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One of this year's biggest losers was a winner last week. Shares ofConn's (NASDAQ: CONN)soared 24% last week after posting fresh financials. The struggling chain of consumer electronics stores posted a narrower-than-expected loss in its latest quarter.
Conn's results for its fiscal second quarter won't dazzle even the most ardent of bulls. Total net revenue climbed 2% since the prior year to hit $332.4 million, but that was entirely the handiwork of new locations that have opened over the past year. Comps actually declined 5.1%. Back out the retailer's decision to stop selling video game products, digital cameras, and most tablets last year and comparable-store sales still fell a problematic 4.6%. Comps fell across all four of its product categories, including furniture and home appliances which each account for a little more than a third of all store sales.
The store-level sales performance is a sharp contrast to what niche leader Best Buy (NYSE: BBY) reported late last month. Best Buy may have posted flat enterprise sales, but that was with fewer stores after a few closings. Comps actually rose 0.8% for the period. That may be a modest uptick, but it's a relative victory when pitting Best Buy against Conn's for the July quarter.
The bottom line at Conn's checked in with loss of $0.39 a share, reversing a year-ago profit. Back out the one-timecharges and credits as well as the impact of the changes in estimates related to its troublesome credit portfolio and the deficit clocks in at $0.04 a share. That's still red ink, but analysts were holding out for a loss of $0.08 a share on that adjusted basis.
Prose and Conn's
The retailer fell short of Wall Street's sales targets, but beating on the bottom line came as a relief for a company that had fallen well short of earnings expectations in each of the three previous quarters. The news was just as mixed on the credit front.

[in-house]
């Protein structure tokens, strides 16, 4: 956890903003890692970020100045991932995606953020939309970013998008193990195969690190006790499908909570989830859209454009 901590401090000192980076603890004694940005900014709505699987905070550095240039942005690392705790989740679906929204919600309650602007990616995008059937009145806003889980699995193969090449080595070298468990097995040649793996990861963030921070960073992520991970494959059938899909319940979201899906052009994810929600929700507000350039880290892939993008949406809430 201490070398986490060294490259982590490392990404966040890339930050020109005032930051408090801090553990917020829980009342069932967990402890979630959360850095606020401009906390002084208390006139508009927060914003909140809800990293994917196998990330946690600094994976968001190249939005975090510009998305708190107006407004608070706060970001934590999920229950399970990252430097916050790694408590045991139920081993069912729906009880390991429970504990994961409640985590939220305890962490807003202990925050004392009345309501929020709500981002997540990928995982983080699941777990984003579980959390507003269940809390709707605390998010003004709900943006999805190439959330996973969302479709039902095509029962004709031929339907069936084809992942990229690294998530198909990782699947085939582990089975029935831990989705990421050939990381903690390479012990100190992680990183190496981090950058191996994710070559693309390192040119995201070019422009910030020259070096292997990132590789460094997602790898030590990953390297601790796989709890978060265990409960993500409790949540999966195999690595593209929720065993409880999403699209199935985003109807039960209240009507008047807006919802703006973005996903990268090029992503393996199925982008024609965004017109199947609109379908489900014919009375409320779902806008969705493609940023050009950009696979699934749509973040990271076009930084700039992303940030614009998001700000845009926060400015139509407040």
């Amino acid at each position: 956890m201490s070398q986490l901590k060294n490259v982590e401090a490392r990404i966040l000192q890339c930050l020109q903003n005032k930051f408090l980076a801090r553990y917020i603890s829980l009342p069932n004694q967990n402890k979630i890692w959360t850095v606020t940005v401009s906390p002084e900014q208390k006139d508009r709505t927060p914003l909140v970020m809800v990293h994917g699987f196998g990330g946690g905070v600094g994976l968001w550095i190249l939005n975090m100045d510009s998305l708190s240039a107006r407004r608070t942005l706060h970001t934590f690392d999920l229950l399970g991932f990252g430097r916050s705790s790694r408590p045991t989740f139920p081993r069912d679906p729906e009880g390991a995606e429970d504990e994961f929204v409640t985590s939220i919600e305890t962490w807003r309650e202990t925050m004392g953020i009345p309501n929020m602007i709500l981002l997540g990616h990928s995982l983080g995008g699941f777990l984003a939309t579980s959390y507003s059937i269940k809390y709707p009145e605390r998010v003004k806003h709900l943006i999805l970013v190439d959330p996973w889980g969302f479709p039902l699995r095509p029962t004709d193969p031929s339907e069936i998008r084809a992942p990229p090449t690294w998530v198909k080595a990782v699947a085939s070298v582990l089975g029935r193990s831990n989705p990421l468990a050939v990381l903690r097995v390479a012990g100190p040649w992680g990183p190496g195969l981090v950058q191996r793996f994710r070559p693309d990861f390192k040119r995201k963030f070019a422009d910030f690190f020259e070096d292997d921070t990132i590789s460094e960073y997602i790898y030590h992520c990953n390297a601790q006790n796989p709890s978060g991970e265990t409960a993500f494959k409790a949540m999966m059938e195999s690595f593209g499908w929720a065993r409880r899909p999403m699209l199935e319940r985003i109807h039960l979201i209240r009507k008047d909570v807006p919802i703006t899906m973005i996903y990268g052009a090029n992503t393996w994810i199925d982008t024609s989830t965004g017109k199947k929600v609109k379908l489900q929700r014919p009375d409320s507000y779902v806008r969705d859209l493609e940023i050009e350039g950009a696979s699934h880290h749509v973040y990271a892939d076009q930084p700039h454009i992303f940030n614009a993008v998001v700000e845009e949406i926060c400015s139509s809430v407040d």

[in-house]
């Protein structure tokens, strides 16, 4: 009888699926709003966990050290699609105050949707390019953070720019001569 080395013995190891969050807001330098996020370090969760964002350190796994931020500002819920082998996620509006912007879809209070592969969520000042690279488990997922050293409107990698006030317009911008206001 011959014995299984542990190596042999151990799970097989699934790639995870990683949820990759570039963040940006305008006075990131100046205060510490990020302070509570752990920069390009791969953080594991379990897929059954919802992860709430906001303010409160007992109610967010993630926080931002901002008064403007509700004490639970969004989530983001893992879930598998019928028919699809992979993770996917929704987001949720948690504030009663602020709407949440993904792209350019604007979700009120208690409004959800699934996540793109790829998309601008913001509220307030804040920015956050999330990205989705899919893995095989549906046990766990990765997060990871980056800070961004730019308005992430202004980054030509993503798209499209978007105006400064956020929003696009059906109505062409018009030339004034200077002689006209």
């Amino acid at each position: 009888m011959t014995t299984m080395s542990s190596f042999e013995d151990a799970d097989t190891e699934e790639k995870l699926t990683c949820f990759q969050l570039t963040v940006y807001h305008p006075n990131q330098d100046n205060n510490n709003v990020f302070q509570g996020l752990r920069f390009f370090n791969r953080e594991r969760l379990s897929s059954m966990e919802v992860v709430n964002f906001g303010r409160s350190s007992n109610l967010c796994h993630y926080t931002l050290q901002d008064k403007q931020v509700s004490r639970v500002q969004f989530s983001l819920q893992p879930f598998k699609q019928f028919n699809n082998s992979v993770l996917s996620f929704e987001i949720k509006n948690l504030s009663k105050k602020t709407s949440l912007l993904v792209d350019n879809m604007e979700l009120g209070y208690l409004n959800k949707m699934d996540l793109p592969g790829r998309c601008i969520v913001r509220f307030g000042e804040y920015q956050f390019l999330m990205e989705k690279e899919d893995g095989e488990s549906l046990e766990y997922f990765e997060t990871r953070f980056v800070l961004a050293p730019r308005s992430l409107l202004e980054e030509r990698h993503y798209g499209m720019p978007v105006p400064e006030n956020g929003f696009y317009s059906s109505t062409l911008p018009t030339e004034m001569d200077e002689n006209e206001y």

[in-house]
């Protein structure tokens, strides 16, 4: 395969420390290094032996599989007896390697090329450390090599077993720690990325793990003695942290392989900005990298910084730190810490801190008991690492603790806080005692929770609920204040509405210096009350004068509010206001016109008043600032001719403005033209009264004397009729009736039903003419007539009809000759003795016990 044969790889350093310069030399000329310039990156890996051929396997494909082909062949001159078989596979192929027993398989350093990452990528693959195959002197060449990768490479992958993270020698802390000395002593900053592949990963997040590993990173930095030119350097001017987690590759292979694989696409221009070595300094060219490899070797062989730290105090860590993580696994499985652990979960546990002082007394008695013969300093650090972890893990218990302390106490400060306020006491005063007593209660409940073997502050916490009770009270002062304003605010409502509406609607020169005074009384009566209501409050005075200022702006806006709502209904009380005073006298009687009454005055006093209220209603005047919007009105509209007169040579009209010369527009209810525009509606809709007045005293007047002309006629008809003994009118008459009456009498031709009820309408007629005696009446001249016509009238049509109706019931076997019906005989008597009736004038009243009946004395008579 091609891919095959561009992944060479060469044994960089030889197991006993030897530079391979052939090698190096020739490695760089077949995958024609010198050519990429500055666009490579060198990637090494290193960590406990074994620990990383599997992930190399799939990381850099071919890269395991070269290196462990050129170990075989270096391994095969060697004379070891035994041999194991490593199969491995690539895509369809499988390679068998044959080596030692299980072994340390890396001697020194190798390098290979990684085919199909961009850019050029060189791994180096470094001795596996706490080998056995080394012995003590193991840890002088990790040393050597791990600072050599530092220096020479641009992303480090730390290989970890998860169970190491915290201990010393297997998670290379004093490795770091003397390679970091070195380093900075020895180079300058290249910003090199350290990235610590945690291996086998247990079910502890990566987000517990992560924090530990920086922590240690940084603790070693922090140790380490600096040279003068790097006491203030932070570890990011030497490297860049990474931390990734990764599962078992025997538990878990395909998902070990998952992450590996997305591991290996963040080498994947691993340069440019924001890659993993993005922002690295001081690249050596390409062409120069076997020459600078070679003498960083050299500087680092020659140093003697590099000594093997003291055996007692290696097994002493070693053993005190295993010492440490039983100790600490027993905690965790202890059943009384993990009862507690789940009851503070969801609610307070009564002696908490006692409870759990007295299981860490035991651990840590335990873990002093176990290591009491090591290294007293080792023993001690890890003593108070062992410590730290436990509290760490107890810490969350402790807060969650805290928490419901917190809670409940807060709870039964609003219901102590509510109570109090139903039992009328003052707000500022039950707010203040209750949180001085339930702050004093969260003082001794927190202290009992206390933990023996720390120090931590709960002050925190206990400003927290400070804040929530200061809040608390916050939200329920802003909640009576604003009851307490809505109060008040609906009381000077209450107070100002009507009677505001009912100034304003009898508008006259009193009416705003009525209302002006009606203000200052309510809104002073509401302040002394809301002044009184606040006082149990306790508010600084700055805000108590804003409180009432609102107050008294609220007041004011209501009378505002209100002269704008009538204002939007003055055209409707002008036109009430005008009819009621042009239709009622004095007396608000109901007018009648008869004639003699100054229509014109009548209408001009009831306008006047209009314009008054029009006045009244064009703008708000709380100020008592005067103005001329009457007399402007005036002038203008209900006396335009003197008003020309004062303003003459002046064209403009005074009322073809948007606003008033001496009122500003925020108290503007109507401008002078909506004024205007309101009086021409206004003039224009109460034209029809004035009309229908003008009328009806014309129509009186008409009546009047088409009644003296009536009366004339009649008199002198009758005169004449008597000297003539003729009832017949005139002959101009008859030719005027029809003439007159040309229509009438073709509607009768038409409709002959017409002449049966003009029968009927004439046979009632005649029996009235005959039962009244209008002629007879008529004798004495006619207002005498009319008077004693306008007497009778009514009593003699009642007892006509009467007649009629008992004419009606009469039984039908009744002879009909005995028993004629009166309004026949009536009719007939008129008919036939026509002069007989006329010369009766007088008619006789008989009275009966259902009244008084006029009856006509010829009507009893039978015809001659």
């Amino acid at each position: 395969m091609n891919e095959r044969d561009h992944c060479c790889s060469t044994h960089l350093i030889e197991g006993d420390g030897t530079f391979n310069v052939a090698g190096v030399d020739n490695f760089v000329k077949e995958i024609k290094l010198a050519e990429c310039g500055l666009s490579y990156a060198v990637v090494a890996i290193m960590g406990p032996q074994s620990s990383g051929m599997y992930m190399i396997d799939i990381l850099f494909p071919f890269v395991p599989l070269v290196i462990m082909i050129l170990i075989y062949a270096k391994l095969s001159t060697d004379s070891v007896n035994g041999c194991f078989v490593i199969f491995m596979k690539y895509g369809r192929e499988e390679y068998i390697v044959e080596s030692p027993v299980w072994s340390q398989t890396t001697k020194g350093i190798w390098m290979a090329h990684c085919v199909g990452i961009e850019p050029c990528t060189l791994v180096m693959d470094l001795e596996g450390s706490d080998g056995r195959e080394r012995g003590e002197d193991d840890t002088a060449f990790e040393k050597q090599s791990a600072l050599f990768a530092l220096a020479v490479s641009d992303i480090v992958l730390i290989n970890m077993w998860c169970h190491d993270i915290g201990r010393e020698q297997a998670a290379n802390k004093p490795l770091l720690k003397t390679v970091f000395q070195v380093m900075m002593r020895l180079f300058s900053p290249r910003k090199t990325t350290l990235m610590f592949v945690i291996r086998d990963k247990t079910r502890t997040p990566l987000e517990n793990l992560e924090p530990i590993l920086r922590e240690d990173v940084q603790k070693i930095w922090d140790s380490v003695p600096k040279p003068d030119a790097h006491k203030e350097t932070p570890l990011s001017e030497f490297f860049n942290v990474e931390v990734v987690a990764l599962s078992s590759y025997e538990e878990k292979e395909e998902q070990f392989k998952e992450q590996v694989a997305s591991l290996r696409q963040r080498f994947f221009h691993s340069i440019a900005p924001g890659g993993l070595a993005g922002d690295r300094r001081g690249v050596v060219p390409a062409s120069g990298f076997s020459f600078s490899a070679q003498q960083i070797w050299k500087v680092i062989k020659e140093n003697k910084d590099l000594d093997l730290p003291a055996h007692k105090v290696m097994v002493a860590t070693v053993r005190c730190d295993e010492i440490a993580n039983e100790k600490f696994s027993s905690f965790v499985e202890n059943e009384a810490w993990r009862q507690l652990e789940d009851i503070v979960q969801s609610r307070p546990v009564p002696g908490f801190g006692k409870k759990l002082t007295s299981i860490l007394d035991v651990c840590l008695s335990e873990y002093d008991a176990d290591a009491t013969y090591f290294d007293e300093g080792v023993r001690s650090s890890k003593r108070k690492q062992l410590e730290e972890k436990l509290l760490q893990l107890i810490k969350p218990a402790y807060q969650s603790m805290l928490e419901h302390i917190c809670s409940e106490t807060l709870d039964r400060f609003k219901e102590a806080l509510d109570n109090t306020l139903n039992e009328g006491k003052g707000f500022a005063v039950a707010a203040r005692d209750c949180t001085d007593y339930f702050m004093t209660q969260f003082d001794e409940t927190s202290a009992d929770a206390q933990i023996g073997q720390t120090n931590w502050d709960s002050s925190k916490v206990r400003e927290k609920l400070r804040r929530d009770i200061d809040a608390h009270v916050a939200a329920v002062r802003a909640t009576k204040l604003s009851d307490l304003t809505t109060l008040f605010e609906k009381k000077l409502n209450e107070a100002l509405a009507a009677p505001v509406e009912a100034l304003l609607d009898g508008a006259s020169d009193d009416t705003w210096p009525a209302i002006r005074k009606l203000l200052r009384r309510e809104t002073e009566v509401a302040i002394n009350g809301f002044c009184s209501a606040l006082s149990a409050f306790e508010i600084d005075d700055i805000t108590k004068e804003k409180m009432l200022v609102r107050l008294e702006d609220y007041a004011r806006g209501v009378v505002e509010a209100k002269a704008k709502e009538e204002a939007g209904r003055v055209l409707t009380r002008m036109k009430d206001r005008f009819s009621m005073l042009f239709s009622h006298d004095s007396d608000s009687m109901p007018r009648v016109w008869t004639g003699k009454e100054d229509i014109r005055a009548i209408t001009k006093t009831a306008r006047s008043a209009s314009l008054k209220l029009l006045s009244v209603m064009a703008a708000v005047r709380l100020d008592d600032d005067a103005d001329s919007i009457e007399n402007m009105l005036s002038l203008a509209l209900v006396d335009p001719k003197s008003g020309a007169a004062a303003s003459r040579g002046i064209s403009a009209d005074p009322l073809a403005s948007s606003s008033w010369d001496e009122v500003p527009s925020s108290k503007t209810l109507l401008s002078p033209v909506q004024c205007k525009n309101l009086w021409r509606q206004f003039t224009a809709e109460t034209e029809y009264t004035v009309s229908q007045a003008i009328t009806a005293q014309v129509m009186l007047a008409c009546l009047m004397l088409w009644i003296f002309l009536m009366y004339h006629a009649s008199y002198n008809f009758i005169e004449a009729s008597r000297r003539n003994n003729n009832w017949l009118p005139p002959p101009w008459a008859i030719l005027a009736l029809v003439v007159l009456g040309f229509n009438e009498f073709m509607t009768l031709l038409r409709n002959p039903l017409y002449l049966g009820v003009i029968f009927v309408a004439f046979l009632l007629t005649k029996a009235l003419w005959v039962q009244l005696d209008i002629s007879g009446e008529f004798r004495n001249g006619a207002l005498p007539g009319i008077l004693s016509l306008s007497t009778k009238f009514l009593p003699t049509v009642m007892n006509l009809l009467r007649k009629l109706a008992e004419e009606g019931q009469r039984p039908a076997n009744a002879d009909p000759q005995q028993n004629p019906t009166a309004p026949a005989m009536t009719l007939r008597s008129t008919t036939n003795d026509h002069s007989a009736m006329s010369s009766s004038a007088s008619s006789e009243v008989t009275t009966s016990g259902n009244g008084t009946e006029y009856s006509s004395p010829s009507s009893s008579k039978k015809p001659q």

Provision for bad debts at Conn's has increased by $8.7 million to $60.1 million over the past year. It has been the chain's problematic consumer financing business that has typically dragged the stock lower, serving as an even bigger burden than its ability to keep up with Best Buy and online retailers.
Its provision for bad debts is expected to be between 14.25% to 15.25% of the average total customer portfolio balance, and that's way too many deadbeat borrowers for a company taking on the burden of financing purchases for its customers in order to sell its wares.
French door refrigerators at payday loan financing rates
Conn's is boasting about securingregulatory licenses in the state of Texas -- where roughly 70% of its recent loans are being originated -- to boost its APR from 21% to cap of 29.99% under its new direct loan program. That may seem to give it more wiggle room to write off bad debt, but who do you think is financing a flat-screen TV or leather reclining sofa at nearly 30% annualized interest? It's the shopper that doesn't have access to other means of financing. It probably isn't the shopper that can pay it back.
This is why last week's stock surge still finds Conn's stock in a huge hole. The shares have surrendered 64% of their value. With comps slipping and credit concerns rising it's hard to get excited about last week's stock surge.
The only sure thing with Conn's stock is that it will be volatile whenever it steps up with financial results. The stock may have soared 24% last week, but it plunged 24% last time out. The quarter before that it was a 23% decline.
Conn's may have been a winning investment last year. An argument could have been made that it was the smarter play than Best Buy at the time, given its product mix that favors furniture, mattresses, and home appliances as a way to cash in on the housing boom in light of weaker trends in consumer electronics. However, last week's rally doesn't seem sustainable while there's still more going wrong at Conn's than right.
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Rick Munarriz has no position in any stocks mentioned. The Motley Fool has no position in any of the stocks mentioned. Try any of our Foolish newsletter services free for 30 days. We Fools may not all hold the same opinions, but we all believe that considering a diverse range of insights makes us better investors. The Motley Fool has a disclosure policy.